The drug ketamine has gone from Vietnam battlefields to nightclub dance floors to a promising depression treatment.
The drug is a derivative of PCP, which explains why it causes hallucinations. It was created in the 60s and used quickly as a safe and effective anesthetic.
However, it didn't take long before it was abused. Besides its current use as in the operating room, it is a party drug known as Special K.
Jeffery Talbot of Henderson-based Roseman University has long studied ketamine. He’s currently director of the university’s Research Center on Substance Abuse and Depression.
“We are recognizing there are demonstrably anti-depressant effects of low dose Ketamine, certainly what would be lower than anesthetic use,” he said.
He told KNPR's State of Nevada that he first discovered ketamine's potential as an anti-depressant when looking for a countermeasure to stimulants like cocaine.
“We recognized very quickly that that molecule could have anti-depressant effects,” he said.
He said researchers knew about the potential for 20 years but it was shelved because the other drugs for depression were being prescribed so heavily.
The drug works to block certain receptors in the brain responsible for processing sensory information, which explains its hallucinogenic effects.
It also impacts receptors that control mood and feelings, which is why it is an effective treatment for depression.
Talbot said he has seen remarkable improvement in some depression patients treated with ketamine, including one of the first in Southern Nevada.
Talbot said the young man suffered from chronic depression starting in his teens and by his early 20s, he was disabled by the depression and unable to work.
Within days of taking ketamine, he was looking for work and interacting again with family and friends.
The young man's depression did not return while on ketamine but unfortunately, he died from an opioid overdose.
It is the opioid crisis that has people concerned about ketamine. The drug has a long history of abuse and many people are concerned that it would be an easy step from a clinical use to abuse, which is what happened with opioids.
“That is a concern that has to be at the forefront in this drug's development or medications that are like it that are in the pipeline now through a number of drug companies,” Talbot said.
But he did point out that ketamine has a much lower risk for addiction and abuse than opioids have.
In addition to potentially treating depression, ketamine may also help stop suicidal thoughts.
“We do know that one effect of Ketamine can be to decrease suicidal ideation, the impulse to harm oneself," he said, "That’s been shown in a number of studies.”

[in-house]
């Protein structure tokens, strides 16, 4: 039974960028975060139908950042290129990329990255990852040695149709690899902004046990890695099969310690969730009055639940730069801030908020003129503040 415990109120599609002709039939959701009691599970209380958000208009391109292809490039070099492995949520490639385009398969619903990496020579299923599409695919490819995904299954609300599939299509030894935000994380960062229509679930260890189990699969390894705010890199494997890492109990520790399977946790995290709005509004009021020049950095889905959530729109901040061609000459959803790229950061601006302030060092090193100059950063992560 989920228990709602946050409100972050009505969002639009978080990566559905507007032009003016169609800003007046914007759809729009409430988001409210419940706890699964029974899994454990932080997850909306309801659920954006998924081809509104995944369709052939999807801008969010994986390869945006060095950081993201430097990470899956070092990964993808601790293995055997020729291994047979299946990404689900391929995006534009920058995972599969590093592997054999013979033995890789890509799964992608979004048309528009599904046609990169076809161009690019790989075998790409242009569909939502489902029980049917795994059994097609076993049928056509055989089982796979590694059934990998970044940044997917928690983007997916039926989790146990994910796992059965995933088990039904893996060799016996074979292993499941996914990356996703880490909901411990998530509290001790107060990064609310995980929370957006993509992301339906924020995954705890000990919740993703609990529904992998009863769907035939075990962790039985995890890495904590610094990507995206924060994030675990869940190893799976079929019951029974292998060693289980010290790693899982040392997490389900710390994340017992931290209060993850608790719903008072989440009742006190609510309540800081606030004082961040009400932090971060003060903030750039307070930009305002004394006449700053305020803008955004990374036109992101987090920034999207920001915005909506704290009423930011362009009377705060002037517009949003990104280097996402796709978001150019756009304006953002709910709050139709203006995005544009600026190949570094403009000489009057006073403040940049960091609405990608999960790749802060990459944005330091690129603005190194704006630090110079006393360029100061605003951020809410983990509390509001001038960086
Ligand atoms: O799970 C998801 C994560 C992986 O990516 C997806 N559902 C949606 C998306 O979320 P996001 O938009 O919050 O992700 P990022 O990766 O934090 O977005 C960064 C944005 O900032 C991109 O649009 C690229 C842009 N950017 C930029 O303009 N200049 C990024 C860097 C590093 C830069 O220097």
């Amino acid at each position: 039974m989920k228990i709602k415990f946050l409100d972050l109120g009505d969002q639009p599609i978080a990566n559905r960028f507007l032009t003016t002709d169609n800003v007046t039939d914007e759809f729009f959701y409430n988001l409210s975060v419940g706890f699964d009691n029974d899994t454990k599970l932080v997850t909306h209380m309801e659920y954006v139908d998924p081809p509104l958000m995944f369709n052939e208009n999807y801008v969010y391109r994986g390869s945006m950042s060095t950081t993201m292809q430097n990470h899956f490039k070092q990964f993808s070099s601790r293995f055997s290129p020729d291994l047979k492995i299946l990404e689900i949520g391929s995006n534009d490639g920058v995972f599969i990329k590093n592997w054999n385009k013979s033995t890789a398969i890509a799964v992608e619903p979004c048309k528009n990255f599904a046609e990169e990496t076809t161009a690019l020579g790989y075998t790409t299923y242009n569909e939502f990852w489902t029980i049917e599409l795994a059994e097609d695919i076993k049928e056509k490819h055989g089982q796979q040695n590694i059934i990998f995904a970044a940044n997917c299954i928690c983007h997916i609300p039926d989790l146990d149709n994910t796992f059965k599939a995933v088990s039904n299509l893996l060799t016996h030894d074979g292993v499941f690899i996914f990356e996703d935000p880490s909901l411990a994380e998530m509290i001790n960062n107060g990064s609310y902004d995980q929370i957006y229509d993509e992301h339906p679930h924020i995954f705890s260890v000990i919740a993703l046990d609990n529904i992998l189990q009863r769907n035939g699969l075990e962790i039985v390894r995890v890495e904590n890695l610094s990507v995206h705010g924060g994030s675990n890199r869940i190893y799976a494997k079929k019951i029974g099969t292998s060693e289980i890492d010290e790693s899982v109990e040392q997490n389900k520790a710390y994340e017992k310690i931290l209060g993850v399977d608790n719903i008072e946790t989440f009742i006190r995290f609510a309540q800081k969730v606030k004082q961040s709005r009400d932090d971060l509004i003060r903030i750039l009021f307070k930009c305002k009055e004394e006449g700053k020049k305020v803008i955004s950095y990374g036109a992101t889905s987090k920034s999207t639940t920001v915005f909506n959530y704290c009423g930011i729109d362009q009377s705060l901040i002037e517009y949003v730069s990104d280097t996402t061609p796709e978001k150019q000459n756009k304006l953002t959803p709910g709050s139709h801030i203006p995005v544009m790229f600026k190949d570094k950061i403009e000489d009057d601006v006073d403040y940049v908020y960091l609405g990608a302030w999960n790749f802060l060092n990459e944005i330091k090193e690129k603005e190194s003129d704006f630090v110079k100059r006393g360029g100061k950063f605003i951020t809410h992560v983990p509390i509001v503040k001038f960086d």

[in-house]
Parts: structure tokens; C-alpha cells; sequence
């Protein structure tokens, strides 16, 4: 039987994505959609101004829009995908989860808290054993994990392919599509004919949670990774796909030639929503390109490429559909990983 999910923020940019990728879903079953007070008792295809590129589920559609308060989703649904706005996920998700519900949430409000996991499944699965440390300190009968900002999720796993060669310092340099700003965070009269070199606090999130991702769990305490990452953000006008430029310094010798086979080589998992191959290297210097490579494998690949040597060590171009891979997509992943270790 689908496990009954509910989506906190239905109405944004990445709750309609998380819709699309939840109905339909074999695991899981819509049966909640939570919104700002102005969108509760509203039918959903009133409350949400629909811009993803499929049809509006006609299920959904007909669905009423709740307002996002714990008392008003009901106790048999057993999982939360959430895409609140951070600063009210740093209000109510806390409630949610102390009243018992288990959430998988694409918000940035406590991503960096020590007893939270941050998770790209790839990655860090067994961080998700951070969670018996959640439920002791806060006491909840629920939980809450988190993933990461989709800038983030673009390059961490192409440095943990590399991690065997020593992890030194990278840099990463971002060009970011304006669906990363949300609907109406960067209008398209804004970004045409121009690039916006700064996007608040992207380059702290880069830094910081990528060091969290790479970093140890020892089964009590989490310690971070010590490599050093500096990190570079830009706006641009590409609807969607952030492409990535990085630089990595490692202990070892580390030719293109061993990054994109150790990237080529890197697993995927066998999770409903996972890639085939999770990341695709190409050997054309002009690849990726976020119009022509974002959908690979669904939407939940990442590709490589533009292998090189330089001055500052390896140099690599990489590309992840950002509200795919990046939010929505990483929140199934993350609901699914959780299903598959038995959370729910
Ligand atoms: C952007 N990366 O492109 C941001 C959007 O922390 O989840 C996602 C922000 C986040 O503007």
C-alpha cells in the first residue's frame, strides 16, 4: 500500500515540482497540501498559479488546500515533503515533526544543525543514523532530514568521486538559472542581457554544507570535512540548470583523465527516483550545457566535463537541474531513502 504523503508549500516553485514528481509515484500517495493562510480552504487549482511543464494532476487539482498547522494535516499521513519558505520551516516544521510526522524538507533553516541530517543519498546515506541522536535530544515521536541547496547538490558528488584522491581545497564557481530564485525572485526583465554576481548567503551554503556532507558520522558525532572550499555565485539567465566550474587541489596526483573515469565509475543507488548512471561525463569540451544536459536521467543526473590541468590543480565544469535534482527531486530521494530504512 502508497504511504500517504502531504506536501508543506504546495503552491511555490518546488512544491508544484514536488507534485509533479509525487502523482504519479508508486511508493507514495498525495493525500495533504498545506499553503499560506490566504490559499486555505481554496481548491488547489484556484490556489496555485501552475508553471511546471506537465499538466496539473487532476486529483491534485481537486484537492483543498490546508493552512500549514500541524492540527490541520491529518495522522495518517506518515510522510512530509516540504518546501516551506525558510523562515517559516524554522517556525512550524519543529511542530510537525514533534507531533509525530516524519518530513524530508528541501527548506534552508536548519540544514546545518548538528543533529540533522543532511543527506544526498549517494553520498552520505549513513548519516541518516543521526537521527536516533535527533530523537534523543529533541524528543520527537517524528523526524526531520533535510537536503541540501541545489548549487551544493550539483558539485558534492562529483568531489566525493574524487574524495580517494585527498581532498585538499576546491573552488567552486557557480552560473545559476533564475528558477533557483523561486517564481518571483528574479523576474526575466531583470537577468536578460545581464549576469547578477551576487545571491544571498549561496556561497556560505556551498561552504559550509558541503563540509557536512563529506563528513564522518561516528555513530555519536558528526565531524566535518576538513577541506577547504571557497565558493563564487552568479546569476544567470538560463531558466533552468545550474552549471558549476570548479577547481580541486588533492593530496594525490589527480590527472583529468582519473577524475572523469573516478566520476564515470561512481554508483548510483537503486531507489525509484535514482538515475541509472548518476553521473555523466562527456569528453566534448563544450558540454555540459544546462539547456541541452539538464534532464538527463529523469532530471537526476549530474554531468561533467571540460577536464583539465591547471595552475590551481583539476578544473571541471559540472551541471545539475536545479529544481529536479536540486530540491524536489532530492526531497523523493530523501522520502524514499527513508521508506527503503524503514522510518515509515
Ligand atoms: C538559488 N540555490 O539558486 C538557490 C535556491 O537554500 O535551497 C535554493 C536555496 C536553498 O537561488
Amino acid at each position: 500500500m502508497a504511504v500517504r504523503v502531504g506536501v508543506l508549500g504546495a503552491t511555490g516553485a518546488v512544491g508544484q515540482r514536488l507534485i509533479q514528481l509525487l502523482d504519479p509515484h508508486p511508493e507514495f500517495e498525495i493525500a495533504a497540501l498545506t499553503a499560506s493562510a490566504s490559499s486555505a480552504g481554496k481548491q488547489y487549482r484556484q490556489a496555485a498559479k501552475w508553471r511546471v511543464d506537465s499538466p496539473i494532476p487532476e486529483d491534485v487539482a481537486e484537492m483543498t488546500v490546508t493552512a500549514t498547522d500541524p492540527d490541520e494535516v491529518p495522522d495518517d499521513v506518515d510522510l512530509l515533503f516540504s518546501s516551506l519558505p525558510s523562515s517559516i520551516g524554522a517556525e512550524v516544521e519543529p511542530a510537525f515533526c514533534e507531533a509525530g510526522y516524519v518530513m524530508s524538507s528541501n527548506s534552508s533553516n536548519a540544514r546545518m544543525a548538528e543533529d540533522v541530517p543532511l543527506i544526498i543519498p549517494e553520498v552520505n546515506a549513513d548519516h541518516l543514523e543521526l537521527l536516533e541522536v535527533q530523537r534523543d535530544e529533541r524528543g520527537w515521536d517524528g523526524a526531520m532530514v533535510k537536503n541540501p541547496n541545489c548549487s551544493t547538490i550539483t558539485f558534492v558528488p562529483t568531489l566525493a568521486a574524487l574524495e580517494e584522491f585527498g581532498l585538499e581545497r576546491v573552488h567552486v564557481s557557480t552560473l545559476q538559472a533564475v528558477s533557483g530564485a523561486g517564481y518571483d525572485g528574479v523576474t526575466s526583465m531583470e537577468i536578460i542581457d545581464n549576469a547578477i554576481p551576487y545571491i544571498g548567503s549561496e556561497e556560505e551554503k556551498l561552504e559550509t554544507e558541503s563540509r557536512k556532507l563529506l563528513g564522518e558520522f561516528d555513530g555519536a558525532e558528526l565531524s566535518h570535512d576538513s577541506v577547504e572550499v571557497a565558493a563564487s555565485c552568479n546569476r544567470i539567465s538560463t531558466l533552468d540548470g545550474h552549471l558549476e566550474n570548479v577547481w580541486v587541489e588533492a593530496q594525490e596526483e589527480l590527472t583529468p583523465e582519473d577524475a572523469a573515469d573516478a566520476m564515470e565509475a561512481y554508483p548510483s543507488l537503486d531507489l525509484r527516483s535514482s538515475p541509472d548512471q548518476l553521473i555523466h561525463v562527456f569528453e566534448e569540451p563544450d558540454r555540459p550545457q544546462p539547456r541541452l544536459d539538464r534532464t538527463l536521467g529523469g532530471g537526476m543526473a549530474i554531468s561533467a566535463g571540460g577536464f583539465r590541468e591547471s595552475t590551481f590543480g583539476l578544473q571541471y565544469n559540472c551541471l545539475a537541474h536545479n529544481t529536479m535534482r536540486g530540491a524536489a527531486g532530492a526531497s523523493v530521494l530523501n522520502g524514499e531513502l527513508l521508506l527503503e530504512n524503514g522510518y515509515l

The other remarkable thing about the drug is the speed at which it can work. Current anti-depressants can take weeks or months to finally work, but ketamine can take hours.
“Perhaps the revolutionary aspect of this in anti-depressant drug development is the fact of having a medication that a patient can take and feel better within hours,” he said.
While the potential of the drug is huge, the downsides are just not known, Talbot said.
"We simply need to understand more about how the drug works," he said, "The best way to say it is we know what the drug can do. We know that it can produce really remarkable anti-depressant like effects in some patients. We know that it can produce anti-suicidal effects… we don’t understand how to predict in which patients those responses will occur or the magnitude of the response.”
Talbot compared it to a scale. There needs to be a balance between the positive effect of a drug and negative effect of the drug.
Currently, researchers can see the positive side of the drug but there is not enough research on the negative effects to balance the scale, especially when it comes to the drugs long-term effect.
“Until we know that, it really is a cautiously optimistic story that we hope plays out in a way that will benefit patients. We just don’t know yet,” he said.
Talbot admits that is an unsatisfying answer to the millions of people across the world who suffer from depression.
Pharmaceutical giant Johnson & Johnson is in the late stages of the regulatory approval process for a nasal spray version of the drug. And if it’s OK’d, it would be the first new class of drugs for the treatment of depression in more than 30 years.
Jeffery Talbot, Director, Roseman University Research Center on Substance Abuse and Depression